Celtic fringe benefits
Weekend walk: Simon Calder caught the morning ferry to walk in the garden of Ireland
Simon Calder’s career in travel started at Gatwick Airport, where he cleaned aircraft for Laker Airways and later worked as a security officer. He became The Independent’s Travel Correspondent in 1994, and is known as “the Man Who Pays His Way” because he does not accept free travel facilities. He writes across the Independent titles, as well as for the Evening Standard.
Saturday 28 June 1997
Start at the Billy Byrne monument, in Wicklow's Market Square. The statue sums up Irish nationalism over the last two centuries. Billy Byrne was a member of the 1798 uprising against the Crown, but unlike most of the rebels, he was a Protestant landowner. To make an example of him, he was rapidly tried and sentenced to death. A century later, this monument was erected in his honour - while Ireland was still part of Britain.
Begin by descending Quarantine Hill - there is no road sign, but this street lies between the Ros Duin pub and the gents' toilet. You join Castle Street, passing Wicklow's modest harbour to the left. The road leads to an old stone arch, one of the few remains of the fortress that once dominated the harbour entrance. From the pair of cannon, look back across the town and north to the magnificent Wicklow mountains.
So far you have covered barely half a mile, but the pace quickens on the springy turf. A few white posts indicate the route, squeezed along the edge of the cliff by the adjacent golf course. Climb over a footbridge, then cross the mouth of a cove. The grass gives way temporarily to a track; turn right at the next white post. The next bend of the walk takes you into the firing-line of a fairway, so you may need to negotiate safe passage with the golfers.
Two miles in, the terrain becomes rocky. You ford a small stream stained red with iron oxide. Ten minutes later, you reach a fork; go right through a short, narrow canyon decked with ferns. As you emerge, there is another fork; again bear right, to a gate with a warning "Bull loose with cattle"; pass to the left of the gate.
To the seaward side, a tongue of rock curls into the water. Soon two of the lighthouses on Wicklow Head come into view. Cross a flattened wall and broken fence, then climb to a road where you bear left towards the lighthouses. Go through the red gate to the taller of the pair, an octagonal structure reaching 100ft into the invigorating air above Long Hill, on which it stands. It has an extraordinary history, having begun life in 1781 as one of a matching pair; in the days before flashing machinery, the presence of two lights helped mariners distinguish Wicklow from other headlands.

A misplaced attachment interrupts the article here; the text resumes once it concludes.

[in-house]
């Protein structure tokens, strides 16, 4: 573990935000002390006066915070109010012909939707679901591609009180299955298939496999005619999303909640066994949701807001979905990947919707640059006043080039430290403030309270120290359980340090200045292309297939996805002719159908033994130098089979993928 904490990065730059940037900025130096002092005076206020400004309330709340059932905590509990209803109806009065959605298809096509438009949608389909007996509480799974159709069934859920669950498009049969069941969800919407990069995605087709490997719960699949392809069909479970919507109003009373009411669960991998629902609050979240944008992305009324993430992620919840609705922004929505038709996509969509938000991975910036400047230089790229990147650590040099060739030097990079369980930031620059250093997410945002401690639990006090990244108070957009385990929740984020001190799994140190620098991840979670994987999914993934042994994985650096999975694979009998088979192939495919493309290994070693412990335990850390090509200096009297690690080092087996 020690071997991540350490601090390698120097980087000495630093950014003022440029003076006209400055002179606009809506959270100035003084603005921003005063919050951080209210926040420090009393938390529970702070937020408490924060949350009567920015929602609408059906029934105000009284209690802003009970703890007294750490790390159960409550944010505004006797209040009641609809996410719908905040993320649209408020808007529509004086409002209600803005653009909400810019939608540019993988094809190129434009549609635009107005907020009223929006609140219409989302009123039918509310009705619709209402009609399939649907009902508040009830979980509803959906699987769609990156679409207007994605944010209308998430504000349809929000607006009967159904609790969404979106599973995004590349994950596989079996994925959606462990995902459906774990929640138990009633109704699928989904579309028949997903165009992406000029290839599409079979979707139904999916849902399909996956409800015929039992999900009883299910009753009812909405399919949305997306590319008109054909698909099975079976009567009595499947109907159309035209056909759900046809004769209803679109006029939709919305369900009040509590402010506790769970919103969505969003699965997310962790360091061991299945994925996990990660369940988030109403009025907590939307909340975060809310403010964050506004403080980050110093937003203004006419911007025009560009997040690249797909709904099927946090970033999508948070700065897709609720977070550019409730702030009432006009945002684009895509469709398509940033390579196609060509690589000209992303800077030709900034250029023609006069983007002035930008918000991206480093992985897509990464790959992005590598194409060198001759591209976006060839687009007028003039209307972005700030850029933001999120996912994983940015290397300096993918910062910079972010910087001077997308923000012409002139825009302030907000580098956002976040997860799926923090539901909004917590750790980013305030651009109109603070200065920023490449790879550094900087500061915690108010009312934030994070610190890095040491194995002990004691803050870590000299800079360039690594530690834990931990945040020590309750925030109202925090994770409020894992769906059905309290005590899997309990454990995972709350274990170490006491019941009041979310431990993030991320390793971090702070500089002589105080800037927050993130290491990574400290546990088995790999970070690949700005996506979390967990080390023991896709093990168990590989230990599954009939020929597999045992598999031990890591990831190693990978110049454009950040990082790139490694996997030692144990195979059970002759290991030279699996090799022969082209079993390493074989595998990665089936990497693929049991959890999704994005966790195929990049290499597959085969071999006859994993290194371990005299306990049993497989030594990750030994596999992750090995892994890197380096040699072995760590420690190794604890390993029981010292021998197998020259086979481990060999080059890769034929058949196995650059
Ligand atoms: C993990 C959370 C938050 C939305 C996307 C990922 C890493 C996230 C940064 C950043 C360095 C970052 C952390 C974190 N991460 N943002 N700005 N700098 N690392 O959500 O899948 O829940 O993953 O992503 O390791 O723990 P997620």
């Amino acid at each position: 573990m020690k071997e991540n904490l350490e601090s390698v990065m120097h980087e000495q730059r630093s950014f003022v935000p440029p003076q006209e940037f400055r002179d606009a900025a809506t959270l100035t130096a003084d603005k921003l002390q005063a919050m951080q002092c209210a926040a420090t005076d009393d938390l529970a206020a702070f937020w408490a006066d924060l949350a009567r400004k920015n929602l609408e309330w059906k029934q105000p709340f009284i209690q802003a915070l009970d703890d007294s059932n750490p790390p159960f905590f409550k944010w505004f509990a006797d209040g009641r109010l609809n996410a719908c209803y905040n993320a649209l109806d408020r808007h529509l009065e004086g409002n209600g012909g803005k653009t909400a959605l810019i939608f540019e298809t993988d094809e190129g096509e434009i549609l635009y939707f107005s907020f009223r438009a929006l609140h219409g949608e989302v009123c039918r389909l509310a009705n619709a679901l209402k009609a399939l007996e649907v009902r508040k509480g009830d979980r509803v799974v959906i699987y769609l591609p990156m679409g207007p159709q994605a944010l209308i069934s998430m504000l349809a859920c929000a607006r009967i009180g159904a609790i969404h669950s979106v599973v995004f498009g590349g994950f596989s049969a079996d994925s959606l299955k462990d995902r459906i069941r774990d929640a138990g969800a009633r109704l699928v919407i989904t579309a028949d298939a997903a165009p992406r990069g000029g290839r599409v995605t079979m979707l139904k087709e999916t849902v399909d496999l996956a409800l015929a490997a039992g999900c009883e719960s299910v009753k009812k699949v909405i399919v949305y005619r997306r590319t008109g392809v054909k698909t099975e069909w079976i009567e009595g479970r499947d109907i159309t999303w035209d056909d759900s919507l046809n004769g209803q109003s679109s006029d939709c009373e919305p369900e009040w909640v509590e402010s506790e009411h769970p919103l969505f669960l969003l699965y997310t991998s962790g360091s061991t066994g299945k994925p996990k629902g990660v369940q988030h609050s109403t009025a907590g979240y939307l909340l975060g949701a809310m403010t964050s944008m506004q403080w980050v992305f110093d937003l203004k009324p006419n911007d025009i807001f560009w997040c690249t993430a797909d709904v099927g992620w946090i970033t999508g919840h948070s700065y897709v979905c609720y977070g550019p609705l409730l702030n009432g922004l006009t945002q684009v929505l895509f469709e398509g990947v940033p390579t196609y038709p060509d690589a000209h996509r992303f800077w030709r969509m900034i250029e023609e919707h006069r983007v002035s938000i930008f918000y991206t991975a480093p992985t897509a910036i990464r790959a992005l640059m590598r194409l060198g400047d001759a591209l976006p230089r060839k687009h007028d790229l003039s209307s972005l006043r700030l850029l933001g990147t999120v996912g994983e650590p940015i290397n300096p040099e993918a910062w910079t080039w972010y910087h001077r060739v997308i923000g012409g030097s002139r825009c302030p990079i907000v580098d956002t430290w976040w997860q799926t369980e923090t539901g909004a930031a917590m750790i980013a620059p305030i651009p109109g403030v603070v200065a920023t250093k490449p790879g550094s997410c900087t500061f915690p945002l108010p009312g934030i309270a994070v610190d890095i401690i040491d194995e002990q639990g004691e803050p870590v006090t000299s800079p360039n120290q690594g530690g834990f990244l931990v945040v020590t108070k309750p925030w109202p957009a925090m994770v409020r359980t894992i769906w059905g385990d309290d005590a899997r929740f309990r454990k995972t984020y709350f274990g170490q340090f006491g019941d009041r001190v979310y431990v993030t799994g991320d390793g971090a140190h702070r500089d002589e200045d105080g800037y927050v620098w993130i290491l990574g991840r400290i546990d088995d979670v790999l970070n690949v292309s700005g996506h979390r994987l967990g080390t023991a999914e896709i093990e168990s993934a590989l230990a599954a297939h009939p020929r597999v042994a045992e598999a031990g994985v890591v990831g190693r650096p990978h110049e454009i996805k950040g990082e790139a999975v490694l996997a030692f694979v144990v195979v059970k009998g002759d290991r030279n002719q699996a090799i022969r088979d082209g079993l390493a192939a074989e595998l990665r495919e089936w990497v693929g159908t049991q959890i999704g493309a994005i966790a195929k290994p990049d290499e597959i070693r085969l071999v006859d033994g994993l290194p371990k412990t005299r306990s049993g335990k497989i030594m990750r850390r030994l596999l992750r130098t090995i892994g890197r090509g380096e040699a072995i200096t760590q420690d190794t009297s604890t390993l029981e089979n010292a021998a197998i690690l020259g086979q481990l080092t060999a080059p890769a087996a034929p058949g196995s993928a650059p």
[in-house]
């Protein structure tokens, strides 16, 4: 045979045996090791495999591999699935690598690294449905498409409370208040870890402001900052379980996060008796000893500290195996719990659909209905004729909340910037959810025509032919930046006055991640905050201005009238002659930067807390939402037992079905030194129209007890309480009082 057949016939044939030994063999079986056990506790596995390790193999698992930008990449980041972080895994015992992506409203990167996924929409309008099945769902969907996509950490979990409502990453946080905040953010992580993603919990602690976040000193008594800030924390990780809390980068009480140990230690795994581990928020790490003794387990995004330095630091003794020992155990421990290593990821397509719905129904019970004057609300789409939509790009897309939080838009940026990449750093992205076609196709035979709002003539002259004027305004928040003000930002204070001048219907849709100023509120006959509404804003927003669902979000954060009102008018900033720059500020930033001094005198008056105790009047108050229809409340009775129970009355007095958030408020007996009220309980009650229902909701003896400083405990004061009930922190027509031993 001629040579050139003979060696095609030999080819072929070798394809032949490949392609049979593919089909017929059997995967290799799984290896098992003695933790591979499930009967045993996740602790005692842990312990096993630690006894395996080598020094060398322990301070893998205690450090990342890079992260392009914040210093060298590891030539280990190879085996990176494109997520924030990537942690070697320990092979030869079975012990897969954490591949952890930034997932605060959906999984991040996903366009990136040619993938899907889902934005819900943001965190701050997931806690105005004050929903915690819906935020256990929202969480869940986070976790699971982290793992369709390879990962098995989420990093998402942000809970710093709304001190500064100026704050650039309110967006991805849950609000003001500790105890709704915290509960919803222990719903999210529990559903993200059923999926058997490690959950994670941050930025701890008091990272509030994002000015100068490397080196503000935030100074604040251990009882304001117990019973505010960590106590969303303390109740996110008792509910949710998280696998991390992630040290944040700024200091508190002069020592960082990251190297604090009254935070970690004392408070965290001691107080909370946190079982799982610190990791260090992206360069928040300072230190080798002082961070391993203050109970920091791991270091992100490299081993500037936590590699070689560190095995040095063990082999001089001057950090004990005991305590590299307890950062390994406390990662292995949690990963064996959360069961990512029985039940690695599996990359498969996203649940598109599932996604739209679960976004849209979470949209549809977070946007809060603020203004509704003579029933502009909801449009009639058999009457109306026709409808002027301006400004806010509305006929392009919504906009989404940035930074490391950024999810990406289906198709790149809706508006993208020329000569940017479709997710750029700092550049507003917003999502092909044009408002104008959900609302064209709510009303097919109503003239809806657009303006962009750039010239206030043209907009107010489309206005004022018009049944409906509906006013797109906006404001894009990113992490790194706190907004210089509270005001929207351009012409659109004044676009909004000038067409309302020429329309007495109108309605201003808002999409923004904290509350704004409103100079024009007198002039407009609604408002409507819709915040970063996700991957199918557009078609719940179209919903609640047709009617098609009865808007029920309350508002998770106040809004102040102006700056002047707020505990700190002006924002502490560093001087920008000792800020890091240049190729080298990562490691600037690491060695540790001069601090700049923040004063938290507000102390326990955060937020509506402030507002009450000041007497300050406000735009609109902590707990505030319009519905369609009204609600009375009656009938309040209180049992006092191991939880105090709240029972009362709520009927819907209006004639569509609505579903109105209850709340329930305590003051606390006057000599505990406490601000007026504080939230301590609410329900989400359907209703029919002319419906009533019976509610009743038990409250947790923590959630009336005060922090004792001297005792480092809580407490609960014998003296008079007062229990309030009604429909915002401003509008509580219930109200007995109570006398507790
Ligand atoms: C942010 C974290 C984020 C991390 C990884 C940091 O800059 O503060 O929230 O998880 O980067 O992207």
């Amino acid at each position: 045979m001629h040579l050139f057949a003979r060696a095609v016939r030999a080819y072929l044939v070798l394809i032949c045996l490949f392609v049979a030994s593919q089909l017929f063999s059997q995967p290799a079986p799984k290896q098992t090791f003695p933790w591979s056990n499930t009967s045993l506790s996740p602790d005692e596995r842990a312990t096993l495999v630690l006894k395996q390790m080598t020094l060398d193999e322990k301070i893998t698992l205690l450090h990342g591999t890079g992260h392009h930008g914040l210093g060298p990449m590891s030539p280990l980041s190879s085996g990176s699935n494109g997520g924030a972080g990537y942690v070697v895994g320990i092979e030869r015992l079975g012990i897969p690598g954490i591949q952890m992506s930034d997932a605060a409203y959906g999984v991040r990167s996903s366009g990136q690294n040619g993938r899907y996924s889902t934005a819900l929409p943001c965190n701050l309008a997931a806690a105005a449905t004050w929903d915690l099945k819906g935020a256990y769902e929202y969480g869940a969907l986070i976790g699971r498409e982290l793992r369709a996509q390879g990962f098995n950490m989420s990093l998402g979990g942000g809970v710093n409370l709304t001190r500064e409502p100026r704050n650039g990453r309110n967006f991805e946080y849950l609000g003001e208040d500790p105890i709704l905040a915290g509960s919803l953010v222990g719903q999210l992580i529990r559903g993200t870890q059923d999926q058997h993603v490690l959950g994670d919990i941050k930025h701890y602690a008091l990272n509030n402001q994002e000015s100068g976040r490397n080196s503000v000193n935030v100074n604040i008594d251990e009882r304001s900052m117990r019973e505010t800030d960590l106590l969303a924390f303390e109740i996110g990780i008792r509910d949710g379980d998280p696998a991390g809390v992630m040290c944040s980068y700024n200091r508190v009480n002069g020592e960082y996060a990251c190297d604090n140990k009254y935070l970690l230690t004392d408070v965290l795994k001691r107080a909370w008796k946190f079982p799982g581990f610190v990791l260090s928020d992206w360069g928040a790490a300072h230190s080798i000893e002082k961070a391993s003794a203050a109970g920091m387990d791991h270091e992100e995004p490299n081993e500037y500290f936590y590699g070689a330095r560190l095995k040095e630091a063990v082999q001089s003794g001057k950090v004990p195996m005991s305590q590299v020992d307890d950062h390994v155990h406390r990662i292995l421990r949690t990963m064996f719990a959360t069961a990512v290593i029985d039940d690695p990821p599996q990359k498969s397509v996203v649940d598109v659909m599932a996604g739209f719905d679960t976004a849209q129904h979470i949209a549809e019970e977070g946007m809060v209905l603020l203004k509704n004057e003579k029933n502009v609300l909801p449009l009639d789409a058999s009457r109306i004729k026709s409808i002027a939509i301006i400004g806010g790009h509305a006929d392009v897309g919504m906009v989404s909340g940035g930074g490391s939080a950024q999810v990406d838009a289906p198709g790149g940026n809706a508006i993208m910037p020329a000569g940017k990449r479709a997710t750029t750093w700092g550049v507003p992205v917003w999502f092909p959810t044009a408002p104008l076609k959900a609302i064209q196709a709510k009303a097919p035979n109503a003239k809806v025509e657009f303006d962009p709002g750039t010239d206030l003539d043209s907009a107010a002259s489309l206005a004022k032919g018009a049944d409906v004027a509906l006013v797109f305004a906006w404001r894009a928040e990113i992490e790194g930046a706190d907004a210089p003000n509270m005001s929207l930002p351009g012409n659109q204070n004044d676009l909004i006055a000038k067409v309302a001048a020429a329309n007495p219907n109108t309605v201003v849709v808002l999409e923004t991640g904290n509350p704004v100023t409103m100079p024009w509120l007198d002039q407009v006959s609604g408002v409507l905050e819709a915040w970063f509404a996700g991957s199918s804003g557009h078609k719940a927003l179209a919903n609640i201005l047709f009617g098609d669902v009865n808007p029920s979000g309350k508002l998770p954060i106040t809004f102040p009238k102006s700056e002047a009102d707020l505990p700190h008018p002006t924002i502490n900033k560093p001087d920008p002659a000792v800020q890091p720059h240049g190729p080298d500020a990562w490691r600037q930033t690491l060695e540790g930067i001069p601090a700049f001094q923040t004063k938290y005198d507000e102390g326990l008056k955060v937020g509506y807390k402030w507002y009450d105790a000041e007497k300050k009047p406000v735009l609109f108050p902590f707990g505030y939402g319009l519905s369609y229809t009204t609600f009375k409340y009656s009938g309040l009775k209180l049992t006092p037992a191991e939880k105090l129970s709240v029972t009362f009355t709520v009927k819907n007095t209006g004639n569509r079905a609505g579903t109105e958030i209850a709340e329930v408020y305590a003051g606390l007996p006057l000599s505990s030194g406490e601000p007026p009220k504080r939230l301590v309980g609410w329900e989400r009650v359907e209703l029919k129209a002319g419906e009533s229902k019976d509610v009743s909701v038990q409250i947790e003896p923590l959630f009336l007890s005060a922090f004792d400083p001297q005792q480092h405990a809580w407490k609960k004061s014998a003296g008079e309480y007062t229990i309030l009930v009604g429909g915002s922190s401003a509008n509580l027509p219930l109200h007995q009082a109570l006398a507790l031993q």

This, the uppermost light, was too high for an outcrop often smothered in fog. To make matters worse, a lightning strike in 1836 gutted the interior. Yet, because the handsome tower had become such a familiar daylight sea- mark to mariners, it was preserved, while its sibling became decrepit and was dismantled to build the keepers' cottages (now also ruined) in the saddle of land between Long Hill and the headland. The small tower that sprouted there is now also obsolete. Meanwhile, the octagonal lighthouse gets a new lease of life in a fortnight when it opens as the latest addition to the Irish Landmark Trust; it has been handsomely kitted out to sleep six.
From here, I strongly commend the optional loop down to the shore. It involves a steep, five-minute descent: follow the path that winds down from the octagon, but turn right where a gravel track leads further downhill. With a tad of scrambling, this will take you to the present lighthouse, buried deep beneath the cliff.
The ascent back to the uppermost lighthouse takes at least twice as long, up the twisting roadway. At the top, you have the choice of returning the same way that you arrived - a good option, since the changing views of the coastline repay further study - or via the lane, then road, back into Wicklow Town.
This quicker option begins encouragingly; turning your back upon the sea, for the first 15 minutes you walk straight into satisfyingly archetypal Irish scenery - rolling emerald hills speckled with sheep and cows.
You soon find yourself on a main road; fortunately, this is little travelled but care is still required. Follow the contour around the golf- course water hazard, where a proper footpath begins to run alongside the road. The descent down Summer Hill towards Market Square yields fine views out to sea. The huge grey block on the left is the 300-year-old Wicklow jail, whose 4ft-thick walls once incarcerated Billy Byrne.
Continue across Market Square, your starting point, along Wicklow's curiously split-level Main Street. You reach Fitzwilliam Square, at the centre of which is an obelisk to the other local hero - Captain Robert Halpin.
He ran away to sea aged 10, but was shipwrecked on his first voyage. Undeterred, he went on to become the man responsible for connecting most of the world, as leader of cable-laying missions across the globe. A sharp right along Bridge Street leads you to his birthplace, the welcoming Bridge Tavern.
Map: Irish OS Discovery Series number 56 (1:50,000).
Simon Calder reports from Wicklow for BBC2's Travel Show on 28 July.
From Market Square head due east along Quarantine Hill. At the ruined castle, follow the path along the cliffs. At each of two successive unmarked forks, bear right. Join the lane that leads to the lighthouses. Either retrace your steps, or follow the lane and coast road north to Wicklow Town. Make for Fitzwilliam Square, turn sharp right down to the Bridge Tavern.
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